I do recall that at one patriot convention she warned me to avoid a bottle of white lightning novelist Taylor Caldwell kept on the mantel in her hotel room. Sure enough, Janet (Taylor Caldwell) later reached for the bottle and gave me some advice: "Listen to Mamma. Get published!" I took the advice but declined the white lightning, thanks to Dr. Sue's warning. Like Janet, she was a great lady.
Alan Stang
February 4, 2007
A great intellect and marvelous wit hss been lost. When I asked her speak in the 1980s for the American Opinion tour circuit she demolished the princes, nabobs and myths of the left with hilarious precision. Her research was deep and comprehensive. Her basement library could have been the geographical division of the Library of Congress. Attending in her home town the premier showing of Conan the Barbarian, staring the now governor of California, with her going barefoot and wearing bib overhauls, was an extraordinary experience. Our memories of visiting her on her Maryland family farm, that she loved so much, are fond treasures. Her works of literature and research should be preserved, so real historians of the future can find valuable lessons about the nature of our world. Our condolences to her family.
Joe & Ann Mehrten
February 3, 2007
From one who always enjoyed her writing.
Arthur Thompson
February 3, 2007
In every movement, there are out-front people and in-the-shadows people. There are also pioneers. Sometimes a few pioneers are widely remembered. Usually, they are forgotten. Susan Huck was one of the forgotten pioneers of the post-Eisenhower conservative renaissance.

Considering the quality of her work in relation to the output of some famous conservative authors - who deeply deserved, and should have actively sought, greater anonymity - the degree of her lack of name recognition, then and now, is worth noting.

She wrote a great deal. I wish she had written more. The John Birch Society should post all issues of American Opinion on-line. Then it should produce an index, by subject and author. There is no question in my mind who was the most creative author: Sue Huck. She dug deep into whatever she studied. She found gems. Those gems remain buried treasure. It is time for the Birch Society to make them available to today's conservatives.
Gary North
February 3, 2007
When I started my writing efforts I had a few heros to try and emulate, Sue Huck was one of those people. Her ability to not only hit the mark with her insight but do it with unique humor and irony made her one of a handful and a vanishing breed. We will miss her.
Larry Abraham, Editor, Insider Report
Larry Abraham
January 31, 2007
After reading Sue's hilarious 1962 piece in National Review on the bullying she had suffered as a young professor by the gang of Marxists running Hunter College I wrote to suggest she do a piece for American Opinion. She did, and to paraphrase Rick at the end of Casabalanca, that was the beginning of a beautiful friendship. After a time, Susan reported that National Review managing editor Priscilla Buckley told her that the Buckleys would not publish any writer who also wrote for American Opinion. Sue told Miss Buckley that this would give her more time to write for American Opinion, which in any case had almost twice the circulation of National Review. Thereafter, wherever I was editor over the next forty years, there always was a place for Susan to write and write well.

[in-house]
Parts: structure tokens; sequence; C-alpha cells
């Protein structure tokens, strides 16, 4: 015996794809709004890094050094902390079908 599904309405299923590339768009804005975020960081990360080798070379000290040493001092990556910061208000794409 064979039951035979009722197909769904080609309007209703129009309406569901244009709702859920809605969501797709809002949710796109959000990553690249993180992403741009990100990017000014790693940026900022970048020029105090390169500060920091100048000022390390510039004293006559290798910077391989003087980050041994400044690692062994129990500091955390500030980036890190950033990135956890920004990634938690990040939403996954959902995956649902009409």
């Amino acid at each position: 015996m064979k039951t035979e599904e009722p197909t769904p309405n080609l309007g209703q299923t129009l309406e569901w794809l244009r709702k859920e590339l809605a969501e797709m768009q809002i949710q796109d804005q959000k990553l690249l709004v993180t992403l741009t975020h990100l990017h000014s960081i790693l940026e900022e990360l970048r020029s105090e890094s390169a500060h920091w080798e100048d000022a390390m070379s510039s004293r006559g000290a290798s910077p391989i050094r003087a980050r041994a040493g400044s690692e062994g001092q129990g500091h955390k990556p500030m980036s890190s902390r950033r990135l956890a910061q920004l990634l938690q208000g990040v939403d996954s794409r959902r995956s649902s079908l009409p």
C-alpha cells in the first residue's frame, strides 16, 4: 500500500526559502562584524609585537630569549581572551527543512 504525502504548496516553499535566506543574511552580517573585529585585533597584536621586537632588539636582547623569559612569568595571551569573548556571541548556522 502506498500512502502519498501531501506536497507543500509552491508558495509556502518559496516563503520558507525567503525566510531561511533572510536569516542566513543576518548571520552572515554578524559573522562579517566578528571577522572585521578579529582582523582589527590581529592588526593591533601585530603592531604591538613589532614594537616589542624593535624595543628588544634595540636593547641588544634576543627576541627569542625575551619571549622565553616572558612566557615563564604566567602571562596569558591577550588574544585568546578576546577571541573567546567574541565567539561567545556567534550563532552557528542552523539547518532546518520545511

And write she did, under her own name and for others. Indeed it was she who wrote the seminal piece that inspired resistance to the ill-conceived Equal Rights Amendment. When I asked her to write that one she was reluctant until after she had read the congressional hearings, the left-wing blatancy of which infuriated her. She wrote a fierce attack --"Look Out: They Want to Draft Your Daughter" -- that immediately inspired Phyllis Schlafley to announce as leader of the resistance to stop the ERA. Why Phyllis and not Susan? Because, at Susan's urging, we published the piece under the name of Rep. Larry McDonald, a known and identified MAN.
And then there was the time a Susan Huck article stopped efforts led by Milton Eisenhower to create a national police force. She had called brother Milton, put on her whiney Hunter College accent, and in a short interview with what he no doubt thought was a sister Lefty, collected from him the tape-recorded remark: "You bet, and we're coming to get their guns!"
She was some girl.
Scott Stanley Jr.
Scott Stanley
January 26, 2007
I was saddened to read about the loss of Dr. Sue Huck. I had the privilege of working with her and Dr. Fred Smith at "Conservative Review" in the 1990s. Sue's wit and wisdom about the world amazed me whenever she stopped by to work. She will be greatly missed by family and friends alike. May the Lord sustain and comfort Julie and family in the days ahead.
Judy Davies
January 25, 2007
Julie, May the Lord comfort you and all your family at this difficult time. Sue was one of the two most brilliant people I have ever known (Larry McDonald was the other). She was beyond anyone in her knowledge of geography (I remember when she got her first GPS unit). She was so informed on virtually everything in the world and loved our country beyond anyone's comprehension. Sue was a superb researcher and writer. Most of all, she was my friend and it has been my honor to have known her. Our nation lost a tremendous patriot and we have lost a great friend.
Tommy Toles
January 25, 2007
Tommy Toles
Invite others to add memories
Share to let others add their own memories and condolences